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1100 dB JR Moores , May 9th, 2022 07:42

Cairo's Tarkamt threatens to create a black hole big enough to engulf the universe with a set of Merzbowian electronics

I first experienced this album, on headphones, during a delayed train journey across the Pennines. If anything, the external rumbling and rattling locomotive ambience, and even the conductor's apologetic announcements about a rail-side fire on the line between Huddersfield and Deighton, only added to Tarkamt's post-industrial soundscrapes. I don't suppose our privatised railway companies call them “conductors” anymore. I bet they're all "Customer Comfort Solutions Assistants" by now. Yet I digress.

Cherif El-Masri, who records as Tarkamt, probably doesn't have the most intimate knowledge of North English transport connections, given that he is based in Cairo, where he has also played in Procession Towards The Unknown, The Invisible Hands and other projects. (Incidentally, I did once observe the Yorkshire-born documentarian Michael Palin, in a segment from one of his famous travelogues, struggling to purchase a train ticket in Egypt because he couldn't speak the local language, and it was a lot less hassle than translating one of LNER’s automated ticket machines.)

1100 dB is both less playful and less varied than the first Tarkamt cassette, which is understandable given that the last couple of years have been quite the downbeat global headfuck. 2018’s Live At The Necropolis (not an actual live album) was a bubbling cauldron of psychedelic, jazz-tinged, beats-ridden kosmische Musik. While El-Masri played most of the instruments himself (guitars, synths, bass, percussion, drum machines, etc.), the album also featured guest vocals from Sammy Sayed and an alto-sax solo courtesy of El-Masri’s Invisible Hand-mate, the venerable Alan Bishop.

For this new one, El-Masri lifted his title from the scientific theory that any sound which managed to reach 1,100 decibels would unleash so much energy that it would create a black hole large enough to swallow our entire universe. He conceived its music as the soundtrack to an imaginary monochrome sci-fi B-movie, although also in mind were his personal “experiential confrontations with spiritual crises”. In scoring his made-up cinematic dystopia, El-Masri stuck to just one instrument this time round: a Trogotronic m/699 Boss Hog synthesizer, which the press release describes as “battered”. Presumably this means the instrument has been knocked around a bit over the years rather than covered in flour and deep fried. Having said that, when listening to a screaming noise track such as ‘White Phosphorous’, it’s easy to imagine its creation did involve plunging the tortured synth in and out of Harry Ramsden’s sizzling oil bath.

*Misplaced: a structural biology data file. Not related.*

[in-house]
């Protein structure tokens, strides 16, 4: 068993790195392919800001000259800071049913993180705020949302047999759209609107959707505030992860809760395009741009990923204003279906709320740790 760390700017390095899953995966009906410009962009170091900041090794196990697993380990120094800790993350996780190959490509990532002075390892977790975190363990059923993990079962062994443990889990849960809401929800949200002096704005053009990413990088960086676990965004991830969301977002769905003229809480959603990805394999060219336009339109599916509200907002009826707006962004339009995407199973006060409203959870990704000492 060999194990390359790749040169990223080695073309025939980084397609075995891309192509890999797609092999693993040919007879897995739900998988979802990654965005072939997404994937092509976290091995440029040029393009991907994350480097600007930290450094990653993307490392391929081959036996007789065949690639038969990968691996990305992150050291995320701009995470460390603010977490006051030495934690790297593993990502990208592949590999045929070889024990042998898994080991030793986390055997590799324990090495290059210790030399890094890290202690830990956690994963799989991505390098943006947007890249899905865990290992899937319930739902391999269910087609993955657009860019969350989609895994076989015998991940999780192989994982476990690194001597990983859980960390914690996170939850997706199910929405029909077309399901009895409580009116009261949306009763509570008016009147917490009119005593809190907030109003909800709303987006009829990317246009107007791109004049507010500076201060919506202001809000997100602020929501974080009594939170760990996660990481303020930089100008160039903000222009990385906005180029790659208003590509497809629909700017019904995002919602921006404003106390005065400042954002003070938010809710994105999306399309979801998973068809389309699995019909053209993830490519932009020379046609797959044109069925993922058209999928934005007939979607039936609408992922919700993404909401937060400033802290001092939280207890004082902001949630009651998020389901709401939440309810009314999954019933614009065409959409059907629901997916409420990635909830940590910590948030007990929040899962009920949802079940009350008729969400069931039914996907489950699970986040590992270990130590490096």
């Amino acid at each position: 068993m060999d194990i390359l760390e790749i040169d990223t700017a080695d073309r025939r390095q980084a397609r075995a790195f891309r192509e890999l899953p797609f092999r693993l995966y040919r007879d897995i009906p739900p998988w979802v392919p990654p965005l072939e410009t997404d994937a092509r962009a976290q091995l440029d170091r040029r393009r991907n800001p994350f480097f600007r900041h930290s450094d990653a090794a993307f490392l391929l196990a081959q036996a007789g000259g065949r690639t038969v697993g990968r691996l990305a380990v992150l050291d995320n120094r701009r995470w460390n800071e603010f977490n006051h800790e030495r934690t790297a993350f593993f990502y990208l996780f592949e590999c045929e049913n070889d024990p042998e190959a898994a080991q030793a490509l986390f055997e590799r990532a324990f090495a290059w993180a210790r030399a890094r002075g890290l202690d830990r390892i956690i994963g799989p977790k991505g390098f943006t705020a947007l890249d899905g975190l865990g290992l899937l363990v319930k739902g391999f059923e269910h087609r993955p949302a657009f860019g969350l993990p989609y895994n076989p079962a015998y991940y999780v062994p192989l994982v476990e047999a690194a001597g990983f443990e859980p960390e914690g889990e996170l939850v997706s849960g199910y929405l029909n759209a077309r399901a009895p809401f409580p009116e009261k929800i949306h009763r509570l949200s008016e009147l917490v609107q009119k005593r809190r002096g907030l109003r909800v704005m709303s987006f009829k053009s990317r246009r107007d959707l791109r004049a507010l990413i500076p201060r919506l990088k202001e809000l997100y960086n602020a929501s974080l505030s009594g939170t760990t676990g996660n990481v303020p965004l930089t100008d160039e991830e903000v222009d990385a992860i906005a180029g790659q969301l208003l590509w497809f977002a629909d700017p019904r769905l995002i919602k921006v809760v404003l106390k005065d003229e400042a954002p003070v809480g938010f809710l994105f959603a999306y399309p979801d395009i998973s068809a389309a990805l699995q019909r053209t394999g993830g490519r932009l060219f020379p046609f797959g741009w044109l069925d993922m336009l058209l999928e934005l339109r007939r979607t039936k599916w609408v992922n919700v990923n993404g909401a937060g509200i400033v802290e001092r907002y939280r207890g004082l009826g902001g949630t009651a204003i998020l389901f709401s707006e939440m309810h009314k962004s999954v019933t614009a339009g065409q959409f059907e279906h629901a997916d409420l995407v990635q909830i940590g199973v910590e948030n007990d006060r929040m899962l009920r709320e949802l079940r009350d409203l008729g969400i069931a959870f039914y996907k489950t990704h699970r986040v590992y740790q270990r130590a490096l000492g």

Similarly Merzbowian levels of analogue ear destruction can be heard on the first movement of ‘Coreward’, a static bulwark which eventually breaches to let in some caboose-like vibrations. Other pieces are calmer and more measured. There is a nearly relaxing spaciousness to the abstract fuzz of opener ‘The Big Rip’. Conversely to ‘Coreward’, ‘Brain In A Jar’ is tranquil at first before Tarkamt introduces what sounds like the manipulated sample of a wild west gunfight.

At about ten minutes apiece, the two longest and most captivating songs are ‘Wormhole City I’ and ‘Wormhole City II’. The first one is like spending solitary confinement in the factory-sized engine room of a spaceship as big as Red Dwarf. Its later sequel, which closes the album, is another hulking vat of astro-steam.

1100 dB is not the same kind of journey that Live At The Necropolis took listeners on, therefore. And it is enjoyable for a whole set of different reasons. It’ll be fascinating to see where Tarkamt takes listeners next time round, presuming it isn’t a one-way ticket to the obliterating heart of a supernova.